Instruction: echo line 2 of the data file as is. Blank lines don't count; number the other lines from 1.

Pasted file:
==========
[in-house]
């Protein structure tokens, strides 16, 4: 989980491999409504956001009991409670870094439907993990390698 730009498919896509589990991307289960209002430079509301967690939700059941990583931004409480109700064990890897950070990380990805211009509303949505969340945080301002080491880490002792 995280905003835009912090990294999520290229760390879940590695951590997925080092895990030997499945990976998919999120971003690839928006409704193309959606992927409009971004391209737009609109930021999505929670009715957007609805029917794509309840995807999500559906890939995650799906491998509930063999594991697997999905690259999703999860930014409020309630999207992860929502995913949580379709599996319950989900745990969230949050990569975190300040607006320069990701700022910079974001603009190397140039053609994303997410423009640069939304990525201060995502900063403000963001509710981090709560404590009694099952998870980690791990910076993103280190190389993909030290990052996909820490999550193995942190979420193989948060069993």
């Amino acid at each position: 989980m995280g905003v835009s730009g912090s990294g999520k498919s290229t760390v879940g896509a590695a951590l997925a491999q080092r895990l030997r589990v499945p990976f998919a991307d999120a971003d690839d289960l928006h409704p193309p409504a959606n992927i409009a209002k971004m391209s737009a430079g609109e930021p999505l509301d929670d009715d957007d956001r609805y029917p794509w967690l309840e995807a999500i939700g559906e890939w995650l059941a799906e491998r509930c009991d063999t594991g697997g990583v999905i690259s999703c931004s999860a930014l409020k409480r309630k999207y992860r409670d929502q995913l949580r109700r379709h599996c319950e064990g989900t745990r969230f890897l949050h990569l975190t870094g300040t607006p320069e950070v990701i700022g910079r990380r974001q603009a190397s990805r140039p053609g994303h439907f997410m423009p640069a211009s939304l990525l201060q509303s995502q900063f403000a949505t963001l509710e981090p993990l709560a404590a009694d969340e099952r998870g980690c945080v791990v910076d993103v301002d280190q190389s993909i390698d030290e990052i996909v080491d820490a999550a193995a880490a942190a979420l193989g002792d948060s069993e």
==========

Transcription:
């Protein structure tokens, strides 16, 4: 989980491999409504956001009991409670870094439907993990390698 730009498919896509589990991307289960209002430079509301967690939700059941990583931004409480109700064990890897950070990380990805211009509303949505969340945080301002080491880490002792 995280905003835009912090990294999520290229760390879940590695951590997925080092895990030997499945990976998919999120971003690839928006409704193309959606992927409009971004391209737009609109930021999505929670009715957007609805029917794509309840995807999500559906890939995650799906491998509930063999594991697997999905690259999703999860930014409020309630999207992860929502995913949580379709599996319950989900745990969230949050990569975190300040607006320069990701700022910079974001603009190397140039053609994303997410423009640069939304990525201060995502900063403000963001509710981090709560404590009694099952998870980690791990910076993103280190190389993909030290990052996909820490999550193995942190979420193989948060069993």